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Post-Oscars Post

Nomadland has garnered much acclaim and commentary leading up to its well-deserved best picture win at the April 25 Oscars when its director Chloé Zhao became the first woman of colour to receive the best director award.   (So far it’s streaming only on Disney+.  Her previous work The Rider, also superb, is on Amazon Prime.)  Nomadland , for which Frances McDormand also received a best actress Oscar, had previously earned four major British academy awards (Baftas)—best picture, director, actress, and cinematography.  The film’s observational realism casts some actual “nomads”—aging itinerant van dwellers who make ends meet by picking up occasional temp jobs at places like Amazon warehouses.  That is the subject of the short documentary “Camperforce” which can be watched here: https://www.moviemaker.com/the-real-nomadland-doc-follows-elderly-camperforce-living-in-rvs-working-for-amazon/ .  [The film has drawn some criticism but for a vigorous defence see: https://www.independent.co.uk/a

Post-Easter Viewing Update:

First the news that as of today the Disney+ streaming platform’s “Star” channel has added Nomadland , much acclaimed for its documentary-like realism and my best film of 2020, to its lineup.  (The movie is a favorite for the best picture Oscar to be announced April 25.  For more see: https://ew.com/awards/oscars/chloe-zhao-nomadland-oscars/ .) Disney is better known for more fantastical fare.  Interestingly, Nomandland’s Chinese-born director Chloé Zhao has since helmed the latest Marvel epic Eternals , so perhaps the connection is not so unusual.  Of course there’s tons more on the Disney platform including a new Falcon and the Winter Soldier series if you are into the superhero genre.  I’m not but the first episodes are directed by Canadian Kari Skogland and I was intrigued enough to watch a couple.  There’s a new “Captain America”, references to “post-blip” in the Marvel cinematic universe, and something about vaccines having been stolen, which I guess is a thing now.  As if the 24

Second March Movie Post

This is a special day because it was my mom’s birthday and she had 102 wonderful years.   So I am remembering her fondly and her lively interest in current events. Thinking of aging wisely and gracefully, David Attenborough continues to put out engaging documentaries about the natural world.   On the BBC Earth channel (available through Amazon Prime Video) is David Attenborough’s Light on Earth (A+) which probes the many wonders of bioluminescence. On Netflix I also recommend the six-episode series Night on Earth (A) which explores many aspects of nature after dark. It is accompanied by final hour-long film about how ultra-sensitive night vision cameras and thermal imaging were used to capture astonishing images in the dark.   Also on Netflix, the highest recommendation to David Attenborough: A Life on Our Planet (A+ https://www.attenboroughfilm.com/ ) which he describes as his “witness statement”. Ontario is entering the Covid “red zone” again which means theatres closing. I’m st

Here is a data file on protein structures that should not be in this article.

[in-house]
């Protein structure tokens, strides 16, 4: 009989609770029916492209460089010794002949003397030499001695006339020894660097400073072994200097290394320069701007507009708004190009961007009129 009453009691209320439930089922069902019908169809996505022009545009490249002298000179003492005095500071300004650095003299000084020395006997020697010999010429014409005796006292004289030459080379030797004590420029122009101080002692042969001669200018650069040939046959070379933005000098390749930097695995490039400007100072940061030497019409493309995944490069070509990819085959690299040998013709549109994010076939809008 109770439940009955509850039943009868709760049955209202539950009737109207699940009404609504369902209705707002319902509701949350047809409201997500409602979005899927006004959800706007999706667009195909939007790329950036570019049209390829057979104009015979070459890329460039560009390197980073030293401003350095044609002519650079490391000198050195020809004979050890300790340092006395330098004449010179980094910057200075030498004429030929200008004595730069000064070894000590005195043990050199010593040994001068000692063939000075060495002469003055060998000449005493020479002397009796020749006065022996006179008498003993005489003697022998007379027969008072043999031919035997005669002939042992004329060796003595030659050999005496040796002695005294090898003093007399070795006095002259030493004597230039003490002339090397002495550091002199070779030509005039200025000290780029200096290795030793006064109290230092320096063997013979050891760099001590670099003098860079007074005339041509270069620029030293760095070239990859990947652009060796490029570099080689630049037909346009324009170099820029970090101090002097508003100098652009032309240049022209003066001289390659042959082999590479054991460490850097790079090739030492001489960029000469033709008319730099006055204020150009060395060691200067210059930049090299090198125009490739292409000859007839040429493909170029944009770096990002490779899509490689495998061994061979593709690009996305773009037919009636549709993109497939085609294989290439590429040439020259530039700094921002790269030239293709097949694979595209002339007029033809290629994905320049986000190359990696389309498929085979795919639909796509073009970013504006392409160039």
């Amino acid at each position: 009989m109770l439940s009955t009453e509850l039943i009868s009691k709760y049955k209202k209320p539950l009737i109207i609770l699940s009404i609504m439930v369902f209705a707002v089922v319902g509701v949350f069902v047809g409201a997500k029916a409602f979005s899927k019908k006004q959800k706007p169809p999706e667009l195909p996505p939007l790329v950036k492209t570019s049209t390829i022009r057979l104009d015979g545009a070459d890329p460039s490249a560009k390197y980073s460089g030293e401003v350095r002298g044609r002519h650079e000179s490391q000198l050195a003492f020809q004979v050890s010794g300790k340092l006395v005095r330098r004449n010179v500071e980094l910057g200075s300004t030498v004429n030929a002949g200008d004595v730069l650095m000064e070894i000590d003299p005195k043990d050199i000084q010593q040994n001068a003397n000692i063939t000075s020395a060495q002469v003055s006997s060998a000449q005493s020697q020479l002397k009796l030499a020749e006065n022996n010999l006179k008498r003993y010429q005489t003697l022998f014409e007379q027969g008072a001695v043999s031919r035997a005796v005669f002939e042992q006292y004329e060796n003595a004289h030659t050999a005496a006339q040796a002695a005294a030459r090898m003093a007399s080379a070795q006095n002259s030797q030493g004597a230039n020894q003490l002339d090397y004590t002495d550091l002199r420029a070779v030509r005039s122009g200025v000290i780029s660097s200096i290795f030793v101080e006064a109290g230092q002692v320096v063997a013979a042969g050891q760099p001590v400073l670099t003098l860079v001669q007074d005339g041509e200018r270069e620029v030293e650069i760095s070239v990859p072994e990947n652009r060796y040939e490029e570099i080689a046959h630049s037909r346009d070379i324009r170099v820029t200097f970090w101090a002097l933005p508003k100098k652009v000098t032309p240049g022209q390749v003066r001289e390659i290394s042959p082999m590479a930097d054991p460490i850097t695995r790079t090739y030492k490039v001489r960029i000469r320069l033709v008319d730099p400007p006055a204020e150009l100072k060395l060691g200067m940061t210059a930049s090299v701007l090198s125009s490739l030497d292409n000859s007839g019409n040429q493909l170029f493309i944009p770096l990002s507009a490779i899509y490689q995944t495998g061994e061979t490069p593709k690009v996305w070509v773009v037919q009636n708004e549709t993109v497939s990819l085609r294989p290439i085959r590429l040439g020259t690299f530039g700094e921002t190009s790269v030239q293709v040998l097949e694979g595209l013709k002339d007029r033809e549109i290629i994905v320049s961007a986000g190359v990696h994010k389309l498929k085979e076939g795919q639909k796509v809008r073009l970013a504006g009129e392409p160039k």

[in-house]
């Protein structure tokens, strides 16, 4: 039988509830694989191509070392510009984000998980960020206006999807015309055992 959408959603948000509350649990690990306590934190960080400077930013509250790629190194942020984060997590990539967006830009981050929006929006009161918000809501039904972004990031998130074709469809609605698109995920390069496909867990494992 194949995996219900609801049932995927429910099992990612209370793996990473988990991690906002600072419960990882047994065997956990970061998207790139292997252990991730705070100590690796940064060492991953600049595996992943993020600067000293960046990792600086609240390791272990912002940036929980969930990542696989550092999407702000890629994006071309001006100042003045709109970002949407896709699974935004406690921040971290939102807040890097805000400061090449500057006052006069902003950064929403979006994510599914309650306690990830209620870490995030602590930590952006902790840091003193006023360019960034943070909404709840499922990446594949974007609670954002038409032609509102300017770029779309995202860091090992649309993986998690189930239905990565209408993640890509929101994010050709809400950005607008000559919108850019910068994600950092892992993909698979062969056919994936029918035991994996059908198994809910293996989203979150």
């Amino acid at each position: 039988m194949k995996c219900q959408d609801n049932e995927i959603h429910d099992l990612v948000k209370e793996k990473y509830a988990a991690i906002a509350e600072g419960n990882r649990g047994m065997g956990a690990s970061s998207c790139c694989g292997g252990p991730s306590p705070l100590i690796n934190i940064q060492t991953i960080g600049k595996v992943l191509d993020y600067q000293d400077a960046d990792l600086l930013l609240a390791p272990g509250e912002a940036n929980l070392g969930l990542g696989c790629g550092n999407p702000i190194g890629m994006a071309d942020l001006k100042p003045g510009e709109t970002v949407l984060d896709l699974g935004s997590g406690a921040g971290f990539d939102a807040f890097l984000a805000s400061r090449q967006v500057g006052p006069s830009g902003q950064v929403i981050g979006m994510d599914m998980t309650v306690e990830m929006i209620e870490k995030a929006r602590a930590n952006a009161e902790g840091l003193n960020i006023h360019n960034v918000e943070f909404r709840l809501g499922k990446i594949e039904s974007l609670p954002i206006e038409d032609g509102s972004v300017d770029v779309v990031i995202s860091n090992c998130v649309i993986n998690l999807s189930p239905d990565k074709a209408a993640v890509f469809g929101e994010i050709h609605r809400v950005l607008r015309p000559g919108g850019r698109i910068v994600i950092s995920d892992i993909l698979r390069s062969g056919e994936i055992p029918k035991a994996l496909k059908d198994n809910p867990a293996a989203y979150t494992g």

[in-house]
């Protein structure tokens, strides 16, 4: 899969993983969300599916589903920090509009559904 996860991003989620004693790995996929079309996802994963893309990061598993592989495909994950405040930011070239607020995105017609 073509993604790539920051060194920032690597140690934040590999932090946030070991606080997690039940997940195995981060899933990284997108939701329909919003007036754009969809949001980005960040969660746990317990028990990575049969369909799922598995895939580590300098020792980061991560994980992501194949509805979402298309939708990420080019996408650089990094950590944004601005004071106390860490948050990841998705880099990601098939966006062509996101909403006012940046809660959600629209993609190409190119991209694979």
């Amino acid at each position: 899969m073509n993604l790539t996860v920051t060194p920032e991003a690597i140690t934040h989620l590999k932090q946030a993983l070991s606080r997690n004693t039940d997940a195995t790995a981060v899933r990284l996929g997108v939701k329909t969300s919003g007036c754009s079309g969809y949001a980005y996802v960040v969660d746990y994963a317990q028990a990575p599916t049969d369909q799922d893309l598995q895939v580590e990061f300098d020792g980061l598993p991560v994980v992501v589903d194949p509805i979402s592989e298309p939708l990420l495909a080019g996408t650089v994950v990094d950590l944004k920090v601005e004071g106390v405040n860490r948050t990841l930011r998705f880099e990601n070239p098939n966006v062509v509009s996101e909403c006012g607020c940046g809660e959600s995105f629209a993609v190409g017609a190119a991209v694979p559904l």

My Take on the Best Dramas and Best Docs of 2020

  The Oscar nominations were announced this morning and streaming services are heavily represented with Netflix’s Mank scoring a leading 10 nominations. Check out the full list here: https://variety.com/2021/film/news/2021-oscars-nominations-list-nominees-1234928711/ .   Winners will not be known until April 25. What follows are my choices for the best dramas and docs of 2020 (with the caveat that I have yet to be able to see several potential contenders, notably: News of the World, Minari, The Father , and Promising Young Woman among others). With theatres mostly closed, almost all of these were seen via streaming services.   You will note that all of my top dramas are also American productions. 2020 was anything but a normal year for movie releases. But here’s hoping that the big screen experience will return in force later this year.   Best Dramas 1.       Nomadland (U.S.)   The best by far, this is only the third feature by director Chloé Zhao who, although she grew up

First March Post

This has been a dark winter for theatres but with some reopening as of March I was thrilled to be able to see several titles on the big screen: Our Friend at Ottawa’s surviving repertory independent theatre, the Mayfair (it opened during the Depression in 1932 so has seen lean times before), and at a Cineplex Judas and the Black Messiah , both reviewed below.   On the small screen, although I get HBO I’d missed last year’s 6-episode series I Know This Much is True (A) but was turned on to stream it after Mark Ruffalo won a Golden Globe best actor award for his exceptional performance in the dual role of identical twin brothers, one of whom is a paranoid schizophrenic.   In the first minutes there is a horrific act of self-mutilation, and that’s just the beginning of the family trauma and tragedy.   Not an easy watch but rewarding if one sticks with it. There are also many new series being added to streaming services.   I’ll just mention a couple.   Apple TV+ is rolling out more of